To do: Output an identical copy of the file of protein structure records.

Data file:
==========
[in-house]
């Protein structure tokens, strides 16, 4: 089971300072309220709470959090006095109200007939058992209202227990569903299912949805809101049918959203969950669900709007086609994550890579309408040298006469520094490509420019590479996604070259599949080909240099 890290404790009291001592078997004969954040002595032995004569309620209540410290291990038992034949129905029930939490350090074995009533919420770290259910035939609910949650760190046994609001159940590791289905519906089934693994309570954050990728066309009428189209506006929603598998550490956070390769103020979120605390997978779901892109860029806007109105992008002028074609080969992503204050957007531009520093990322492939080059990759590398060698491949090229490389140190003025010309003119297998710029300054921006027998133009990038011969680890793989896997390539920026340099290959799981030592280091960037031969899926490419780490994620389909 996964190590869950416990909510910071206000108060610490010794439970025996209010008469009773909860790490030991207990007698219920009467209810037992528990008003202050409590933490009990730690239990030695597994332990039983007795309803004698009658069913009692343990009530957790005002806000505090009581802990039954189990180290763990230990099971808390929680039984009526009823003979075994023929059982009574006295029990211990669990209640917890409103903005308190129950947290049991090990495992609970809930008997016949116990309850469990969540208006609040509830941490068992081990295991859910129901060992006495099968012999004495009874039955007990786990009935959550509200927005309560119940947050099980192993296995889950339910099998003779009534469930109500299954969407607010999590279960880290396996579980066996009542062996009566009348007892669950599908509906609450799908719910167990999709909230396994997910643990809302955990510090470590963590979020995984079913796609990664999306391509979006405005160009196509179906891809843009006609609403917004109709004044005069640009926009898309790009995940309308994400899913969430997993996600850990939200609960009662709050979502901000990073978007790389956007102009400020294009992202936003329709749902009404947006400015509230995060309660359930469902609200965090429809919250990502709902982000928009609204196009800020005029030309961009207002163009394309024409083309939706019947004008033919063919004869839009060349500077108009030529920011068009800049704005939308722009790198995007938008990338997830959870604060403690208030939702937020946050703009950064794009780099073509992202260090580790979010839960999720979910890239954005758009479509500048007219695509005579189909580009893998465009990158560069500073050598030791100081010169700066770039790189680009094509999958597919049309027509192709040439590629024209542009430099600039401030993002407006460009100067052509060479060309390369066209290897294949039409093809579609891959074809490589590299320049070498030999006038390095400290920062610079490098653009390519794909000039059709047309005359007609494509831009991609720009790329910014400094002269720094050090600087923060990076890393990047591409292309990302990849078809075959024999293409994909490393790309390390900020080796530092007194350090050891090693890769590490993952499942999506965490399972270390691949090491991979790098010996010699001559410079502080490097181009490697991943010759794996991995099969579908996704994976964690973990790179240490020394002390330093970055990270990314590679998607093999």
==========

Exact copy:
[in-house]
């Protein structure tokens, strides 16, 4: 089971300072309220709470959090006095109200007939058992209202227990569903299912949805809101049918959203969950669900709007086609994550890579309408040298006469520094490509420019590479996604070259599949080909240099 890290404790009291001592078997004969954040002595032995004569309620209540410290291990038992034949129905029930939490350090074995009533919420770290259910035939609910949650760190046994609001159940590791289905519906089934693994309570954050990728066309009428189209506006929603598998550490956070390769103020979120605390997978779901892109860029806007109105992008002028074609080969992503204050957007531009520093990322492939080059990759590398060698491949090229490389140190003025010309003119297998710029300054921006027998133009990038011969680890793989896997390539920026340099290959799981030592280091960037031969899926490419780490994620389909 996964190590869950416990909510910071206000108060610490010794439970025996209010008469009773909860790490030991207990007698219920009467209810037992528990008003202050409590933490009990730690239990030695597994332990039983007795309803004698009658069913009692343990009530957790005002806000505090009581802990039954189990180290763990230990099971808390929680039984009526009823003979075994023929059982009574006295029990211990669990209640917890409103903005308190129950947290049991090990495992609970809930008997016949116990309850469990969540208006609040509830941490068992081990295991859910129901060992006495099968012999004495009874039955007990786990009935959550509200927005309560119940947050099980192993296995889950339910099998003779009534469930109500299954969407607010999590279960880290396996579980066996009542062996009566009348007892669950599908509906609450799908719910167990999709909230396994997910643990809302955990510090470590963590979020995984079913796609990664999306391509979006405005160009196509179906891809843009006609609403917004109709004044005069640009926009898309790009995940309308994400899913969430997993996600850990939200609960009662709050979502901000990073978007790389956007102009400020294009992202936003329709749902009404947006400015509230995060309660359930469902609200965090429809919250990502709902982000928009609204196009800020005029030309961009207002163009394309024409083309939706019947004008033919063919004869839009060349500077108009030529920011068009800049704005939308722009790198995007938008990338997830959870604060403690208030939702937020946050703009950064794009780099073509992202260090580790979010839960999720979910890239954005758009479509500048007219695509005579189909580009893998465009990158560069500073050598030791100081010169700066770039790189680009094509999958597919049309027509192709040439590629024209542009430099600039401030993002407006460009100067052509060479060309390369066209290897294949039409093809579609891959074809490589590299320049070498030999006038390095400290920062610079490098653009390519794909000039059709047309005359007609494509831009991609720009790329910014400094002269720094050090600087923060990076890393990047591409292309990302990849078809075959024999293409994909490393790309390390900020080796530092007194350090050891090693890769590490993952499942999506965490399972270390691949090491991979790098010996010699001559410079502080490097181009490697991943010759794996991995099969579908996704994976964690973990790179240490020394002390330093970055990270990314590679998607093999």